Use the selected  interview / speech transcript  from successful leaders  that is attached.   Upload the transcript into Dedoose using the upload feature. Take the transcript through the process desc

Use the selected interview / speech transcript from successful leaders that is attached.

Upload the transcript into Dedoose using the upload feature. Take the transcript through the process described below while making use of the coding capabilities of Dedoose.

Summarize your findings including any codes, themes, your rationale, and finally, any resulting conclusions in the form of a conceptual framework. Think of this exercise as a “mini-results” section of your doctoral study in terms of how you conduct and present your findings. Your paper should be 4–6 pages in length.

The basic goal of qualitative data analysis is to be able to see patterns in the data that may not be immediately obvious from surface inspection. Getting to this level of insight requires the application of a systematic approach. Such an approach ensures that the data is analyzed at the appropriate level of depth and that the process may be repeated by other researchers. Suggested steps include the following:

Read: Thoroughly and carefully read each line of the transcript, the document, or field notes. It is important at this stage to “take in” and reflect on what is being read and avoid jumping to conclusions.

Code: After an initial in-depth reading of the transcript or document, you will now seek to find ideas, passages, or expressions that stand out in some way. For example, were they emphasized by the research subject in some way? Is there any passage that appears to repeat similar ideas in multiple ways throughout the document? Is there any passage that is somehow striking in its relevance to the topic or subject under study? Passages associated with these (or other relevant questions) are highlighted and identified by a code word or number for tracking purposes. This activity is referred to as “coding” the data (Gibbs & Taylor, 2010).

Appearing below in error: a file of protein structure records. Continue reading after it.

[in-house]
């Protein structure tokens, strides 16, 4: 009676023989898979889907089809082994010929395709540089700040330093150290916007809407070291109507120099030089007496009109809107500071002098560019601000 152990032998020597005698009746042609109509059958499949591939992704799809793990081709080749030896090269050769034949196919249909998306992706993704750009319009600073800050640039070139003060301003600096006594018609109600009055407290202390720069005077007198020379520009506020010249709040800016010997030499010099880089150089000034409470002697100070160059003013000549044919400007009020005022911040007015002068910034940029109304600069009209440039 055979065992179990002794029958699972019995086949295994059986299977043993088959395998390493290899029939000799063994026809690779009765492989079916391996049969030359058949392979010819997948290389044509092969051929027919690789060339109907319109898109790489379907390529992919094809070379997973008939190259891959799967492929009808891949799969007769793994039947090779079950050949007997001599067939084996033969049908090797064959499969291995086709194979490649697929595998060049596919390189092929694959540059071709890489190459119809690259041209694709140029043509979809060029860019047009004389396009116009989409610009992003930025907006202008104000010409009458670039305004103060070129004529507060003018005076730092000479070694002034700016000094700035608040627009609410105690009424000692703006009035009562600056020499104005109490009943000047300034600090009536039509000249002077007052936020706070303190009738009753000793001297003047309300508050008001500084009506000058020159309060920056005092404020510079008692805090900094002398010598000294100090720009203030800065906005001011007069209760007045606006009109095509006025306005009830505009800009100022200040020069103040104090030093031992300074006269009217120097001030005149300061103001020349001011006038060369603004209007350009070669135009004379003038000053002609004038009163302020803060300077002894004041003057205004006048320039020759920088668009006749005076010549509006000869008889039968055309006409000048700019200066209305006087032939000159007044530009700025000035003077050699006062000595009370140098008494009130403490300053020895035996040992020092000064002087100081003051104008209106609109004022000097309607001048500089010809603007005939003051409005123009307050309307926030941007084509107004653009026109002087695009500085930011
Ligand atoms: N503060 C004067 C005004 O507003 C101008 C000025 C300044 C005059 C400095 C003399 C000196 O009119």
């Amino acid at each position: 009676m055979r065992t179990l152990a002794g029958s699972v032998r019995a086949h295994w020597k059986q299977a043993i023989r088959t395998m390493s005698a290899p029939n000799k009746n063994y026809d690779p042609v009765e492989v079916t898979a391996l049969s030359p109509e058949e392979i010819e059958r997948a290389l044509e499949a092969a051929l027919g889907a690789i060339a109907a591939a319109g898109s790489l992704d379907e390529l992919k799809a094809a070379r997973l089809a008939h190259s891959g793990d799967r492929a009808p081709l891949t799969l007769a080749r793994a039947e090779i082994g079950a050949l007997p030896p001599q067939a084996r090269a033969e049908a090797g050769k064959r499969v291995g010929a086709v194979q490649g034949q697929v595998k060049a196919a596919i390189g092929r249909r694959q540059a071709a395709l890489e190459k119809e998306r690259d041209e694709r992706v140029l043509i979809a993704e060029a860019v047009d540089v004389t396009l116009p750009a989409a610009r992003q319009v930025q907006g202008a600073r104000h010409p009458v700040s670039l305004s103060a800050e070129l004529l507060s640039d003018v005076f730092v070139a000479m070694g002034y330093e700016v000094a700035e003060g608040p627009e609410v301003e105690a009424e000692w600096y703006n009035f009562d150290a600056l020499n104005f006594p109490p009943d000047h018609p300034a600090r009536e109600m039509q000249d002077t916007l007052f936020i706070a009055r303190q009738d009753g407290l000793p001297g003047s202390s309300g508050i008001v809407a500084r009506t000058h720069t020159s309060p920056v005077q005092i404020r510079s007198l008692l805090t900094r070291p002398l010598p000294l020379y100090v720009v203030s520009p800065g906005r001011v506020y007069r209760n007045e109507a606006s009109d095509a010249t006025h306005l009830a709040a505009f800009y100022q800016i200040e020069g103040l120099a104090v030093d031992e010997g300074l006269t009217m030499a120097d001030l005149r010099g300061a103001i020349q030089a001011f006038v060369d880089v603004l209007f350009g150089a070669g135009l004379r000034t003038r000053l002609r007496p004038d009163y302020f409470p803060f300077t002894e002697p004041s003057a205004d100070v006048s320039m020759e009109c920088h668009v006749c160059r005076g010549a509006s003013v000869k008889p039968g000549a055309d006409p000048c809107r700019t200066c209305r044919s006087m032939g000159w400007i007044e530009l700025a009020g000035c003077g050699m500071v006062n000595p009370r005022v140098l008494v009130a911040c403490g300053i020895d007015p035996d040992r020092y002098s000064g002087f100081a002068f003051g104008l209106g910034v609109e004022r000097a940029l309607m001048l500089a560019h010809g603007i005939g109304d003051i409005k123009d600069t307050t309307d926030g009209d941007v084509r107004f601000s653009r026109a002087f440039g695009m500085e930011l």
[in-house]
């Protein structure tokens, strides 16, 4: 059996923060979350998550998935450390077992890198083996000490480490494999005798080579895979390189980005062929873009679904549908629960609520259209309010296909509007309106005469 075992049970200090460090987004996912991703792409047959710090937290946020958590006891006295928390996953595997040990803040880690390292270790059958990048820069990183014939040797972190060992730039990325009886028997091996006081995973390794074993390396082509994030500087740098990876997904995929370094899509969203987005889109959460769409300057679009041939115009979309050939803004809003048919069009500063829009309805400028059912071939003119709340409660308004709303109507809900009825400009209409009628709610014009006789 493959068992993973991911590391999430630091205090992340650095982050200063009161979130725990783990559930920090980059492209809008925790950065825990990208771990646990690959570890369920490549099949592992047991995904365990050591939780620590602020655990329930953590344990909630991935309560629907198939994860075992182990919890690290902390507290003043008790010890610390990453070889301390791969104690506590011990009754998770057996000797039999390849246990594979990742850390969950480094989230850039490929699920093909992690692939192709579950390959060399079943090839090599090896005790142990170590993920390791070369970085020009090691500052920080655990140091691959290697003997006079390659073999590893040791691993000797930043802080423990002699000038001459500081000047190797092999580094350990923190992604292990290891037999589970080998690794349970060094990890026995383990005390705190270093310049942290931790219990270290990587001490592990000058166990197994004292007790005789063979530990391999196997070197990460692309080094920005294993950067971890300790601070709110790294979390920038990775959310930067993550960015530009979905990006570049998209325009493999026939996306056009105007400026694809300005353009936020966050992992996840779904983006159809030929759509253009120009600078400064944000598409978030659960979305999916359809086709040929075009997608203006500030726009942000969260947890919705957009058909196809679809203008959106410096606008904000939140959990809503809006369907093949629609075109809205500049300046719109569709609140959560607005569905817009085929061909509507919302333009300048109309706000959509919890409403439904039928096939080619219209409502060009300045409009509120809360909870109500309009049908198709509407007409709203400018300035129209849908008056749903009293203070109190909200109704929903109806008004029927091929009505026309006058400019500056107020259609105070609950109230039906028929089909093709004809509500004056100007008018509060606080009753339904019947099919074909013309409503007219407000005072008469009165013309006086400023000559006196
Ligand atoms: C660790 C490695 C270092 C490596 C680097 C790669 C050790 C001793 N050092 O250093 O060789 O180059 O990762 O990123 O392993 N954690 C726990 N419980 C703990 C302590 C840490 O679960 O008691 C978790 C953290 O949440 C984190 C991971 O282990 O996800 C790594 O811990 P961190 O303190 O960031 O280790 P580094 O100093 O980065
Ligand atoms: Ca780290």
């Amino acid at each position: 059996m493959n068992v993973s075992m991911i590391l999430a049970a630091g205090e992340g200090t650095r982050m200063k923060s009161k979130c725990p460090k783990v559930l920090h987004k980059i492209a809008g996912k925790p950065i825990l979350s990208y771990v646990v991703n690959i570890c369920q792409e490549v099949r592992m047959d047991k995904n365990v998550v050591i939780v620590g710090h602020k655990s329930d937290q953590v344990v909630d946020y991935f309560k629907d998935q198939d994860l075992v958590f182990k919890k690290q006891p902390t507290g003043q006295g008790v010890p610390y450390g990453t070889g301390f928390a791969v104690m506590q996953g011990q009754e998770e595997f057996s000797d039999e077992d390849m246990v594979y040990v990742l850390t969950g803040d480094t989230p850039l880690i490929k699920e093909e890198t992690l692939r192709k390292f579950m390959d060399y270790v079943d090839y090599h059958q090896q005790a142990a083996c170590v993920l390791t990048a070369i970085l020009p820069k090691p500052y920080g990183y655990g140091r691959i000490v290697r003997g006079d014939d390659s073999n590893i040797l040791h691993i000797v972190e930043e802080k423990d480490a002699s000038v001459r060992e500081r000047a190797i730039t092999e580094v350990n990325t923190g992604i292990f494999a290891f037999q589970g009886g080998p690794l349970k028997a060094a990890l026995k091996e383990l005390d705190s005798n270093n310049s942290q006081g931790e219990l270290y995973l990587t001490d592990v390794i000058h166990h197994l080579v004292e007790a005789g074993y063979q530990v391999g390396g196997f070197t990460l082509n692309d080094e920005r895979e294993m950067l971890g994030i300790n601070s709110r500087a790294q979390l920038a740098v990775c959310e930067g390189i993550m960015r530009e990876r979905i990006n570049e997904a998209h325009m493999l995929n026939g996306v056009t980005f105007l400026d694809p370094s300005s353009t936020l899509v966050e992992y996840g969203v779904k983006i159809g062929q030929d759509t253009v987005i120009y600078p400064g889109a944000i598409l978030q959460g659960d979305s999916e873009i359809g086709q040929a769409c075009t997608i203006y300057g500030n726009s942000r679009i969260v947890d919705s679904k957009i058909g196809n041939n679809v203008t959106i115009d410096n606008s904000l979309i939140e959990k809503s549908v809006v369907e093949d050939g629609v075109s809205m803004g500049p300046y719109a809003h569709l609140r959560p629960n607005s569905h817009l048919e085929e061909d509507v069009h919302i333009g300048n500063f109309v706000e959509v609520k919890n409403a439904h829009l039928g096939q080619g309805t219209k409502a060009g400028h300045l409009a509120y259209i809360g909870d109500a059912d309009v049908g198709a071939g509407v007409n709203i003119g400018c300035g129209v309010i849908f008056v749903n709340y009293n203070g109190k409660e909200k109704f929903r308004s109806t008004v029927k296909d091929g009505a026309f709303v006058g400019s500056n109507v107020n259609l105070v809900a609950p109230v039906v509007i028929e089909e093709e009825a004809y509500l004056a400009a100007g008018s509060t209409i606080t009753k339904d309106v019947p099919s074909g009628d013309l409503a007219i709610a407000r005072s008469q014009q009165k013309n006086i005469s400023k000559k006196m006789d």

Themes: After a number of codes have been identified, it is now time to consider to what degree, if any, each of the codes are related to each other. For example, is some of the coded data similar? Is there a common idea or principle being articulated? Alternatively, some codes may deal with similar topics but in different ways. The important activity in this next step is to attempt to discover themes by grouping together the codes assigned to highlighted passages. What results from the grouping of codes is the next level of analysis—the underlying themes being expressed in the data (Ryan & Bernard, 2003b).

Conceptual framework: The highest level of analysis is the conceptual framework. It is at this point that we begin to see the big picture emerge from the underlying data. This step of the analysis is also rather “tricky”. For example, if the researcher asserts that one theme is related to another in some way, then some level of explanation or rationale for the observed relationships must be suggested. One technique for identifying related themes is to do a simple frequency analysis identifying how often a particular theme appears—and in how many sources. It is not uncommon for themes with the highest totals to relate to each other in some way.

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